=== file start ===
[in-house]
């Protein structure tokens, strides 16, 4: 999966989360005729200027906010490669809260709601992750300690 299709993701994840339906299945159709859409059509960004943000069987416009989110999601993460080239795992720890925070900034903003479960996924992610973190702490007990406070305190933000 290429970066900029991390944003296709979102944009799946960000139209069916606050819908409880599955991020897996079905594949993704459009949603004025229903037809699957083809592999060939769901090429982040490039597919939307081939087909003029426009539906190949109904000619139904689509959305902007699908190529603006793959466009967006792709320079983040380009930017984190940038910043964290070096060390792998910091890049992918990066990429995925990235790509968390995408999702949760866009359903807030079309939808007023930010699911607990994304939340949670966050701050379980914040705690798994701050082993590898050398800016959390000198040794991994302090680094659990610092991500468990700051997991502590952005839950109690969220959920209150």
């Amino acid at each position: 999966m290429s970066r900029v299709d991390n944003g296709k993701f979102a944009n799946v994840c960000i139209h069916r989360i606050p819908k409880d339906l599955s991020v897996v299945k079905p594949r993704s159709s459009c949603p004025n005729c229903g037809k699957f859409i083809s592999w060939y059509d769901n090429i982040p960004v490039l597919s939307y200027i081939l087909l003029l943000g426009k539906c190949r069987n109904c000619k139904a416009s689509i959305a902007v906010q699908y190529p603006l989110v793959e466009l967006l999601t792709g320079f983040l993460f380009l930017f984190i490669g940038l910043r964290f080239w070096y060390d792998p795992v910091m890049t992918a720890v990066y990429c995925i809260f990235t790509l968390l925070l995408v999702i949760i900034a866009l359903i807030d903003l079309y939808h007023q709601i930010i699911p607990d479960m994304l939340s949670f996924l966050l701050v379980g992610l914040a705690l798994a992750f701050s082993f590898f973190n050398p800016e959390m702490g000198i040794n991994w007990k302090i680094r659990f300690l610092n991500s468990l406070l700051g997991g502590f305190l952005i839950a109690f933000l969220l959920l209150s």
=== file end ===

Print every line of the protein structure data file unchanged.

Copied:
[in-house]
């Protein structure tokens, strides 16, 4: 999966989360005729200027906010490669809260709601992750300690 299709993701994840339906299945159709859409059509960004943000069987416009989110999601993460080239795992720890925070900034903003479960996924992610973190702490007990406070305190933000 290429970066900029991390944003296709979102944009799946960000139209069916606050819908409880599955991020897996079905594949993704459009949603004025229903037809699957083809592999060939769901090429982040490039597919939307081939087909003029426009539906190949109904000619139904689509959305902007699908190529603006793959466009967006792709320079983040380009930017984190940038910043964290070096060390792998910091890049992918990066990429995925990235790509968390995408999702949760866009359903807030079309939808007023930010699911607990994304939340949670966050701050379980914040705690798994701050082993590898050398800016959390000198040794991994302090680094659990610092991500468990700051997991502590952005839950109690969220959920209150």
């Amino acid at each position: 999966m290429s970066r900029v299709d991390n944003g296709k993701f979102a944009n799946v994840c960000i139209h069916r989360i606050p819908k409880d339906l599955s991020v897996v299945k079905p594949r993704s159709s459009c949603p004025n005729c229903g037809k699957f859409i083809s592999w060939y059509d769901n090429i982040p960004v490039l597919s939307y200027i081939l087909l003029l943000g426009k539906c190949r069987n109904c000619k139904a416009s689509i959305a902007v906010q699908y190529p603006l989110v793959e466009l967006l999601t792709g320079f983040l993460f380009l930017f984190i490669g940038l910043r964290f080239w070096y060390d792998p795992v910091m890049t992918a720890v990066y990429c995925i809260f990235t790509l968390l925070l995408v999702i949760i900034a866009l359903i807030d903003l079309y939808h007023q709601i930010i699911p607990d479960m994304l939340s949670f996924l966050l701050v379980g992610l914040a705690l798994a992750f701050s082993f590898f973190n050398p800016e959390m702490g000198i040794n991994w007990k302090i680094r659990f300690l610092n991500s468990l406070l700051g997991g502590f305190l952005i839950a109690f933000l969220l959920l209150s």